Monday, January 24, 2011

Blue Ice

I've spent the afternoon playing with blue ice. Not the real stuff, way too cold, but a picture of frozen salt water in Downeast Maine.  I liked the patterns in the ice, and I liked the blueness in the photo I took, but wanted to see what else could be done with it.

I was thinking about the work of a facebook friend, Stoney Stone, while I shot the ice. "How would Stoney frame it?"  One of the great benefits of being part of a group of photographers is that you get to learn from everyone, experts and newbies too. The influence of other people challenges me, surprises me, and broadens my imagination.

Stoney messaged me with some advice, which gave me a starting point. So I'll show you the road he took me down, and you can decide if you like the results. To some, it will be like looking at all the "white" paint chips in the big hardware store. I thought it was interesting enough to share.

Here's the original picture in Adobe Lightroom, with my white balance set on Auto.  I really like the patches of color created by the light and shadow, and the warm reflections at the top where the ice was shiny. But it's too blue!

On Stoney's suggestion, I processed it in Photoshop :
   Image -
   Adjustments -
   Hue/Saturation -
Decreased the Blue until it looked slightly blue but not neon. The ice has a much more delicate look.
Then I tried playing with the original in Lightroom. Decreased the blue, increased the red and orange. Not bad.

Next I took the original picture and changed the white balance to shade, which corrects for the blue hue. It looks more blue here than it does in Lightroom, but you can still see the difference.

Finally, I took the picture with the corrected white balance and processed it with Photomatix Pro, which is HDR software. I couldn't do real HDR processing because I hadn't shot bracketed photos. But part of the HDR processing is a thing called Tone Mapping which brings out the details in both shadows and highlights.  These colors are much closer to what I saw this morning, and that warm reflection really shows up. 

I'm not sure I'm done playing with this image yet, but I really like what I've done so far and I really like what I've learned. And I really like the fact that there's always someone to ask for advice when I need it.  Thanks, Stoney!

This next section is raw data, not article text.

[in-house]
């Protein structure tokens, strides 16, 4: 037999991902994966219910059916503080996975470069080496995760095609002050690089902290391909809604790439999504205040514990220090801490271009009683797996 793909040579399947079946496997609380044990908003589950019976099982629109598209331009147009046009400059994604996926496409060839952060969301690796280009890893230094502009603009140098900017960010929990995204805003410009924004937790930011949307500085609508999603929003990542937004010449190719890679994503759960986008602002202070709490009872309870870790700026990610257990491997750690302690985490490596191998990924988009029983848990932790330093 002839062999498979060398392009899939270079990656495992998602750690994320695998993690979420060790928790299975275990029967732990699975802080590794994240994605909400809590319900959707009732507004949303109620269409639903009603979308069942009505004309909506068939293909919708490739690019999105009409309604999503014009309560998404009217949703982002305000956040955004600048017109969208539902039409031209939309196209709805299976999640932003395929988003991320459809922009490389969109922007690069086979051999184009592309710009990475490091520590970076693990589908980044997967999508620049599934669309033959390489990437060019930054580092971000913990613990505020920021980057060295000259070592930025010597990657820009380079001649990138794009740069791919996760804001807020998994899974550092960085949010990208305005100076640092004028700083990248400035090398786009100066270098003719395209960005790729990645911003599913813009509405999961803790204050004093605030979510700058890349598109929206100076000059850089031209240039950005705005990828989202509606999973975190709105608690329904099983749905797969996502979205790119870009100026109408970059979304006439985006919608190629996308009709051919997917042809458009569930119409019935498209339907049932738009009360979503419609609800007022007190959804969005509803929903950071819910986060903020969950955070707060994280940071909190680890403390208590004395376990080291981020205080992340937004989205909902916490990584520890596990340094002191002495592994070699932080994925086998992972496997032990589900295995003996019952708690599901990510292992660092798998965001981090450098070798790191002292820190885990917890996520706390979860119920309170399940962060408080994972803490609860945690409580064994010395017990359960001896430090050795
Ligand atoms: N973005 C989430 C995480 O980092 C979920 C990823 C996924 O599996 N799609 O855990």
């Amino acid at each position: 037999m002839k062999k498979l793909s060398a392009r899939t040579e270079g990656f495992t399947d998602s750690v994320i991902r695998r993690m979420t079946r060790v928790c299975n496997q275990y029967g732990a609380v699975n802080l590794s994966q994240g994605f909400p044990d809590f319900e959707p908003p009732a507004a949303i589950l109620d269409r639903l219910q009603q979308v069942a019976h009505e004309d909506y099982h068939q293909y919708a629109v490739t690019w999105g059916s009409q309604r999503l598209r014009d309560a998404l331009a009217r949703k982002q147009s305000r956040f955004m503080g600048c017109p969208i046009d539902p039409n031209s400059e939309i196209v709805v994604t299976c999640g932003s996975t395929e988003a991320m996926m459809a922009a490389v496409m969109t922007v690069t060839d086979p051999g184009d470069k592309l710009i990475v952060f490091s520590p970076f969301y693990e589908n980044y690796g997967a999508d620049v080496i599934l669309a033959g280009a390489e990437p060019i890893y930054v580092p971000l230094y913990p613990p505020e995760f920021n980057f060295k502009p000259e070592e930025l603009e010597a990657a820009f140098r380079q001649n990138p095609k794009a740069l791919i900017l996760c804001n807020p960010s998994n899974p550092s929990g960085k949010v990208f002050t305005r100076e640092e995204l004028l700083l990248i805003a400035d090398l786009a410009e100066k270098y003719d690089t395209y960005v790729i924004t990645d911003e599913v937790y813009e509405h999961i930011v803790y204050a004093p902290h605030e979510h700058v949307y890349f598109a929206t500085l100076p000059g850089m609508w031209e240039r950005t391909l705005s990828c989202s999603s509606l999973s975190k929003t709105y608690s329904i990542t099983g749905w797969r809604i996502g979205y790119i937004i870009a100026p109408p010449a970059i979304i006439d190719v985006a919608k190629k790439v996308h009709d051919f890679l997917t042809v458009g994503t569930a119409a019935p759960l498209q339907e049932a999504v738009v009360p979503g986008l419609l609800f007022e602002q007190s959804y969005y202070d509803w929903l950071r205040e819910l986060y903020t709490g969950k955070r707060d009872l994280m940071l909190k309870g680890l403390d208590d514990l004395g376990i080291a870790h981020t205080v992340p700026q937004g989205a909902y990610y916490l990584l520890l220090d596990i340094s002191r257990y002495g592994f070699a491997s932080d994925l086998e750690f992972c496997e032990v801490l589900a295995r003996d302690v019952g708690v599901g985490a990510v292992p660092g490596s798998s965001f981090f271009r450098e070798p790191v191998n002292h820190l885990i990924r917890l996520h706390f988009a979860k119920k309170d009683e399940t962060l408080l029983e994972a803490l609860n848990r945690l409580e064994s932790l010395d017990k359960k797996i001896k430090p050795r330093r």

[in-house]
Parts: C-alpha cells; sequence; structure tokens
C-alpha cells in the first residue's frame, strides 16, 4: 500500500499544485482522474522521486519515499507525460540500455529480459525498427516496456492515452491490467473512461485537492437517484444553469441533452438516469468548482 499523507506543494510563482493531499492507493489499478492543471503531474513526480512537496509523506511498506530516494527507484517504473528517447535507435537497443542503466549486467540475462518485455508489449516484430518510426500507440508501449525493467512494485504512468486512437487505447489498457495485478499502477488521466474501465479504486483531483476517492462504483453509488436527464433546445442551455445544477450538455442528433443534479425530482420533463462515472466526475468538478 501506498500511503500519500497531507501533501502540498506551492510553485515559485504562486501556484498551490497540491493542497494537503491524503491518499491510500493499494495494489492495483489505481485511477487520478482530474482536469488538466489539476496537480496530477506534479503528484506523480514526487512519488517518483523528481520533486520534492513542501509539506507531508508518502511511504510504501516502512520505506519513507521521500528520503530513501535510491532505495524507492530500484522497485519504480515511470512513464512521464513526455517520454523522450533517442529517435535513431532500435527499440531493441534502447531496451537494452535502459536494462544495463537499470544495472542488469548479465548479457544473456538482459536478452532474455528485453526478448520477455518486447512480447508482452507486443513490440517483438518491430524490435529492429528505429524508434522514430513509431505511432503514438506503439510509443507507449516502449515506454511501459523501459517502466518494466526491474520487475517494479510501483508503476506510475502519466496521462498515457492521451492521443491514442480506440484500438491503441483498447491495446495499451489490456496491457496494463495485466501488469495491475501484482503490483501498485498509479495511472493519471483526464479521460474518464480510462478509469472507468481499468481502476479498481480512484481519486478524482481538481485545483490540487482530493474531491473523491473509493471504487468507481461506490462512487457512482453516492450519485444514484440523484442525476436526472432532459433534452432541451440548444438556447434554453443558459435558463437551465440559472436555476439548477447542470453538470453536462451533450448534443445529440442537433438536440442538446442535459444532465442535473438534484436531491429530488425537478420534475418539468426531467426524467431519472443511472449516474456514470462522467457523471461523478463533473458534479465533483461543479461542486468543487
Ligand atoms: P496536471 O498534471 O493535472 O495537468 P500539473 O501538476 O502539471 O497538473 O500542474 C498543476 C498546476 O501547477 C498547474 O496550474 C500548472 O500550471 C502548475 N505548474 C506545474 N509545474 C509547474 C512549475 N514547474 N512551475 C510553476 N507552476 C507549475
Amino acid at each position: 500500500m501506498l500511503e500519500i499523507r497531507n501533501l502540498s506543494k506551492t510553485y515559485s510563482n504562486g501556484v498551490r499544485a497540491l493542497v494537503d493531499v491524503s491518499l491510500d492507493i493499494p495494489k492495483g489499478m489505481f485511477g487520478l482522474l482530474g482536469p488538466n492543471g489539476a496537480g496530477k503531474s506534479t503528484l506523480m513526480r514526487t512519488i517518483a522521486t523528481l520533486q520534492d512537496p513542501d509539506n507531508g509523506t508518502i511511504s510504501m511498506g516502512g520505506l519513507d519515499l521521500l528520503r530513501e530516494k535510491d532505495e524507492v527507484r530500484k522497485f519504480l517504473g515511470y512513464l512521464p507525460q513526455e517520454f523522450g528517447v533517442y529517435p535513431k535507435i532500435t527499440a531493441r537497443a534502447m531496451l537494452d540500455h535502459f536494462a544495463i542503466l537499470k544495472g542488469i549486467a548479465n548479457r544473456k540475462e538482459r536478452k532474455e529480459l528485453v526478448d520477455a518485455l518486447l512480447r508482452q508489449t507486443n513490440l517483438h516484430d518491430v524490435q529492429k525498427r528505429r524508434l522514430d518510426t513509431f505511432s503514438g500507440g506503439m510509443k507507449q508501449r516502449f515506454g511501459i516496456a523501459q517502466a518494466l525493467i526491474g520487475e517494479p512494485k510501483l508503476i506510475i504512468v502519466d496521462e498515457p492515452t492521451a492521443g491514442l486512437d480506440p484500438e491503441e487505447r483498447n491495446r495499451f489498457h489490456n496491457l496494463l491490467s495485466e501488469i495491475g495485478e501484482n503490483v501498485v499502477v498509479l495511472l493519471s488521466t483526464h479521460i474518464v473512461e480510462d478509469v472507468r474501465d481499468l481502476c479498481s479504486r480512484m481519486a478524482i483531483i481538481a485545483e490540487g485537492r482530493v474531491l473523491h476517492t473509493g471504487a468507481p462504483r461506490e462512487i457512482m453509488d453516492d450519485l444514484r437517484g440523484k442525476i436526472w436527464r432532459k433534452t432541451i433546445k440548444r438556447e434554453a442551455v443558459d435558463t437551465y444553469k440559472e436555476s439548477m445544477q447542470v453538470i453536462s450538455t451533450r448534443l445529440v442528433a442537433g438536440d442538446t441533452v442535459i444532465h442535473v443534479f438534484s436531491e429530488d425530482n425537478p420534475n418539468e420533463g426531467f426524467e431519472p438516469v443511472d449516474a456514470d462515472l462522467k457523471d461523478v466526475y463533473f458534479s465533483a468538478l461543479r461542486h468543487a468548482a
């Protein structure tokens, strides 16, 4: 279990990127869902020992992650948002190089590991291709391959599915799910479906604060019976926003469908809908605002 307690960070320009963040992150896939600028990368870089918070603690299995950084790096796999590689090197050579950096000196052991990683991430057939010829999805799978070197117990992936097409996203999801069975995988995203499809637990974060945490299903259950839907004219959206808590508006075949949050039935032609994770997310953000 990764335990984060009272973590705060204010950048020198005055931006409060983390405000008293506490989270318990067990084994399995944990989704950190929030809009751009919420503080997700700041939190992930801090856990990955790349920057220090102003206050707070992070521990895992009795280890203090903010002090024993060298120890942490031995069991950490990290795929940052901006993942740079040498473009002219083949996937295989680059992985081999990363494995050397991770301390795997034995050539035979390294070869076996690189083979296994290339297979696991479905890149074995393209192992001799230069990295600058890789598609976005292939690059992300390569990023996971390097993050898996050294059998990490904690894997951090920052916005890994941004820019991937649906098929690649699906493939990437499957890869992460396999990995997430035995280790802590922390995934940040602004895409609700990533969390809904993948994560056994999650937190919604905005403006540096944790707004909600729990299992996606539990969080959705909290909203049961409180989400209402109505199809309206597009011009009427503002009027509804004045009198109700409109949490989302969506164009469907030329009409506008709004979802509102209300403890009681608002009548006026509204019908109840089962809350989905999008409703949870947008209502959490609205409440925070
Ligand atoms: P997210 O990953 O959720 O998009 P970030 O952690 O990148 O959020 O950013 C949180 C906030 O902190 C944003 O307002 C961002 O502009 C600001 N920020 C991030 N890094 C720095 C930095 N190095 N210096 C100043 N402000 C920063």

By the way, you can visit Stoney at

    Tuesday, January 4, 2011

    Light at Nubble Light

    After last week's blizzard, I went to Maine to capture the Nubble. The prospect of getting beautiful snow pictures was really exciting - I love winter!  So I arrived before sunrise and shot the changing light. It was a totally cloudless day, not the best for photography, but I like the pictures I got. There was snow on the ground and the light was really clear.

    Then I wandered up the coast a way, eventually making it to Kennebunk, and wandered back. It was a challenging day for photos. The clear, crisp air and full sun created very contrasty conditions. Since cameras can't capture both sunlit snow and deep shadow, I ended up post-processing most of my images in Adobe Lightroom to control the contrast. Most of the shots I kept were taken with the sun behind me - what photographers call "flat, frontal lighting". 

    Most photos look better when the sun is on the right or left of the subject. These angles create attractive shadows which show the shape of the subject and give a feeling of depth. I like shooting into the sun for special atmospheric effects like fog and God rays. And I love shooting in rain, snow, and even cloudy days. But direct sunshine? Not so much!

    Despite the stark light, I did manage to get some calendar shots out of the trip.

    Antique shop in Wells
    Perkins Cove in Ogunquit